CCDs fabricated in the UCO Detector Lab. Telescope cameras and spectrometers use CCDs to detect and record photons of light during observations.
UCO/Lick astronomers are searching for brown dwarfs and other low-mass companions to known stars. These stars are too small and dim to be imaged using conventional cameras, which rely on visible light. Because of the development of the Gemini Infrared Imaging Camera, built at the UCLA Infrared Imaging Detector Lab, low-mass companions have recently been observed for the first time.
Since the new field of infrared observation reduces interference from both ground-based light pollution and cosmic dust, the Gemini IR Imaging Camera is also useful for many other types of current and future research.
Astronomers have detected the presence of very distant and massive galaxies, which emit large amounts of radio waves, by studying spectra produced by the Kast spectrograph. These are thought to be galaxies at early stages of evolution. Astronomers study these galaxies to determine the source of their radio emissions and to understand evolution of very massive galaxies.
Lick astronomers observe very distant clouds of intergalactic hydrogen. These clouds are as massive as galaxies, but unlike galaxies have no luminosity, so their spectra cannot be recorded directly.
Astronomers study these hydrogen clouds indirectly using quasars. Quasars are very remote sources of radiation. When the light emitted by a quasar passes through a massive hydrogen cloud before reaching Earth, the hydrogen cloud absorbs certain wavelengths of light, producing a spectrum that can be studied.
Astronomers believe that massive hydrogen clouds are very young progenitors of various types of galaxies, which show a picture of early star formation and chemical evolution.
Both the Kast and Hamilton spectrographs are used in this research. The Kast is used to identify quasars beyond massive hydrogen clouds. The Hamilton is used to study absorption lines in the quasars' spectra.
Using a triple photometer on the Nickel telescope, OSETI astronomers look for evidence of artificially-produced bursts of light which might indicate extraterrestrial intelligence. Only one billionth of a second in duration, these light bursts would be created by other civilizations explicitly to signal distant intelligent life. All visible wavelengths are monitored. Three beams are recorded simultaneously to virtually eliminate false positive signals due to interference such as a cosmic ray or atmospheric instability.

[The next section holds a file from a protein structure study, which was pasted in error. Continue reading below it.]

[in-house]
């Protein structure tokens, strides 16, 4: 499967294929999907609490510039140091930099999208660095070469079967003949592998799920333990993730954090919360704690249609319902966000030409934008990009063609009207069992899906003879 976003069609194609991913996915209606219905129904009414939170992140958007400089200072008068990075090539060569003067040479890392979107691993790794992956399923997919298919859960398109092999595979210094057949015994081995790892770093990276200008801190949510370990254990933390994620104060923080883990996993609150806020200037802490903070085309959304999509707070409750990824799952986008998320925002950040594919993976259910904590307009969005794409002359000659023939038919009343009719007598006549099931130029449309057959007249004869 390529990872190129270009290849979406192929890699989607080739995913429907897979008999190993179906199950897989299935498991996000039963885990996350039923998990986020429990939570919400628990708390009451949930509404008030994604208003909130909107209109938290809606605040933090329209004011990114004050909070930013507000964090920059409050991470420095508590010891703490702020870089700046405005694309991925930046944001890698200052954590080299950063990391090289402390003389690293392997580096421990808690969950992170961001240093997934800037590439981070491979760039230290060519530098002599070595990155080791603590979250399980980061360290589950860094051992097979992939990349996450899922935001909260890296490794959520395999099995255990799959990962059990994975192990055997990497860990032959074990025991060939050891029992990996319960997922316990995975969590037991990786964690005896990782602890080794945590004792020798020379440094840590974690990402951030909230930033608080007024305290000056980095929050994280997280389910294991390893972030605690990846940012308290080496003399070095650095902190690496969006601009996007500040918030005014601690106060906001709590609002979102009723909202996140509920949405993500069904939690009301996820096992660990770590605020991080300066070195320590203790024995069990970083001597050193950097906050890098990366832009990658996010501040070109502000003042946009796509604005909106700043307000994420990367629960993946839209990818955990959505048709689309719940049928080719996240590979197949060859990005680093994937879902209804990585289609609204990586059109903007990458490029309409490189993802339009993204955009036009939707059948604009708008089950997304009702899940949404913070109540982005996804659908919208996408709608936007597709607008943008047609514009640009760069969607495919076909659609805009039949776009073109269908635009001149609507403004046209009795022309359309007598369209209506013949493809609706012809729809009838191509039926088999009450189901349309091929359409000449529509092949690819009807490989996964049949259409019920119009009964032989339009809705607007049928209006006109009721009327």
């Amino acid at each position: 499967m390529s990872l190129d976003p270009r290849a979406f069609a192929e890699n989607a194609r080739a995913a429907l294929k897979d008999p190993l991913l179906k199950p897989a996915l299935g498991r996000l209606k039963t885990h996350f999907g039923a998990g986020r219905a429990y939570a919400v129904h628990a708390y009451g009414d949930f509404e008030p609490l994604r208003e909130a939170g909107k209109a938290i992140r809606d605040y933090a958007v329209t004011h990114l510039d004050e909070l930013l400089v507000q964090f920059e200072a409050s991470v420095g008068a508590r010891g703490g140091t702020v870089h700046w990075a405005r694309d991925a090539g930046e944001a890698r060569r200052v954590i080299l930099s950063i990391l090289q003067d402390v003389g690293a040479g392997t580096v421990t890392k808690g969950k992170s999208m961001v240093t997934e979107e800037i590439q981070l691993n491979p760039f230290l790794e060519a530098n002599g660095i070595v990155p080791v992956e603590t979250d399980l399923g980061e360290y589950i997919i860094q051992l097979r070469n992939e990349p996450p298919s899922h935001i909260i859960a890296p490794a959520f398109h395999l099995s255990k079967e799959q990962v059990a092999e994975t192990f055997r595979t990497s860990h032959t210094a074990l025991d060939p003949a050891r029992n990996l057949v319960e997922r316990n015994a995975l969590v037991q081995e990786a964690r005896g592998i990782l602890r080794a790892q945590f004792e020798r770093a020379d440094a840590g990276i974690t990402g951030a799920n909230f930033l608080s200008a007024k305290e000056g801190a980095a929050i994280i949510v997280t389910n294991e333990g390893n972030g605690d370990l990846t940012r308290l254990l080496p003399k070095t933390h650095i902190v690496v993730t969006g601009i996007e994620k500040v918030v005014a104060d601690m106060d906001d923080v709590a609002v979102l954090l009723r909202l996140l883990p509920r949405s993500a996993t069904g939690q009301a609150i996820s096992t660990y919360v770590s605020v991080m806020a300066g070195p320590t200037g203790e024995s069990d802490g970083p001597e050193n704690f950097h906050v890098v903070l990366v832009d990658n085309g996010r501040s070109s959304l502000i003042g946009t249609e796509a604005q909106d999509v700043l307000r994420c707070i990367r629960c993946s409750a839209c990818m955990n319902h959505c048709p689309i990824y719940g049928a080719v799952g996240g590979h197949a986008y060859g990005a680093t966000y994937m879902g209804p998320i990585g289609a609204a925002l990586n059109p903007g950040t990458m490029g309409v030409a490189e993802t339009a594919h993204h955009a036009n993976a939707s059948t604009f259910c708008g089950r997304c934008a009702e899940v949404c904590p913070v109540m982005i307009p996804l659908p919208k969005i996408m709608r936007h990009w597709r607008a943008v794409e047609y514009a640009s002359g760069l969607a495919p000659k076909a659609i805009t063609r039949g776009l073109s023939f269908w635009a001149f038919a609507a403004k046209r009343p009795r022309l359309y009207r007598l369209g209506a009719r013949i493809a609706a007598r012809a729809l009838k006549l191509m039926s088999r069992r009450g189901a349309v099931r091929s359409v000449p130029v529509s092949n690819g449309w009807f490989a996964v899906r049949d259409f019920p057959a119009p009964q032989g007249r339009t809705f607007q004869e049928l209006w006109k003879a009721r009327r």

In conjunction with observatories throughout the world, Lick OSETI researchers target all stars with a presumed lifetime long enough to allow evolution of complex life.
No lasers have been detected to date; we will report findings here should ET signal us.
Lick Observatory is a leader in the search for planets outside our solar system. Too tiny and distant to be seen directly, these planets are detected when their gravity affects the velocity of their parent star, causing the star to "wobble" in a regularly repeating pattern. UCO planet hunters have detected such wobbles as small as 1.0 m/second, equivalent to walking speed.
Lick astronomers monitor about 1000 stars similar to the sun in luminosity, surface temperature, and evolutionary stage. Many Jupiter-size and Saturn-size planets have been discovered. As technology improves, smaller planets will be discovered more frequently. The ultimate goal of extrasolar planet search is to discover a solar system similar to our own with earth-like planets that may support life. So far only one such planet has been found.
The Shane telescope and the Hamilton spectrograph are currently used to hunt for planets. The new Automated Planet Finder (APF) telescope and spectrograph is in the process of being commissioned on Mt. Hamilton. This telescope will search robotically for extrasolar planets every night.
Since the early 1980s, Lick Observatory has been well known for research on chemical compositions of stars within our Milky Way galaxy. Astronomers observe properties of stars in various stages of their evolution, piecing together pictures of how both stars and galaxies evolve chemically.
Astronomers are particularly interested in nucleosynthesis: how elements are created in stars. They want to know exactly how a star, which starts out as mostly hydrogen, becomes rich in metals and other elements over time.
Two research methods are employed. The first is analogous to an archeological dig. Astronomers observe elements in older stars within our own galaxy at various evolutionary stages. Using this late (evolutionary) process data, they create a continuum of evolutionary history by logging the results into a "time line" to draw conclusions about how older stars have evolved.
Another research method is analogous to replaying a videotape of an action that occurred long ago. Astronomers study the spectra of high red-shift galaxies, which are distant galaxies in early stages of evolution. Observing the early processes of young galaxies, astronomers extrapolate these findings to draw conclusions about how young stars evolve.
The goal of this research is to understand the evolution of individual stars as well as the overall chemical evolution of the Milky Way and other galaxies.
Both the Kast and the Hamilton spectrographs are used in this research.
Lick astronomers look at supernovae to discover how stars explode, what types of stars explode, and how stars change after exploding. They seek to understand the overall role of supernovae in cosmology, ie. the dimensions and history of the universe.
The Katzman Automatic Imaging Telescope (KAIT) is programmed to search robotically for distant supernovae on every clear night of the year. If KAIT "sees" differences in luminosity within a galaxy, indicating a possible supernova, it notifies astronomers, who investigate further using the Kast spectrograph.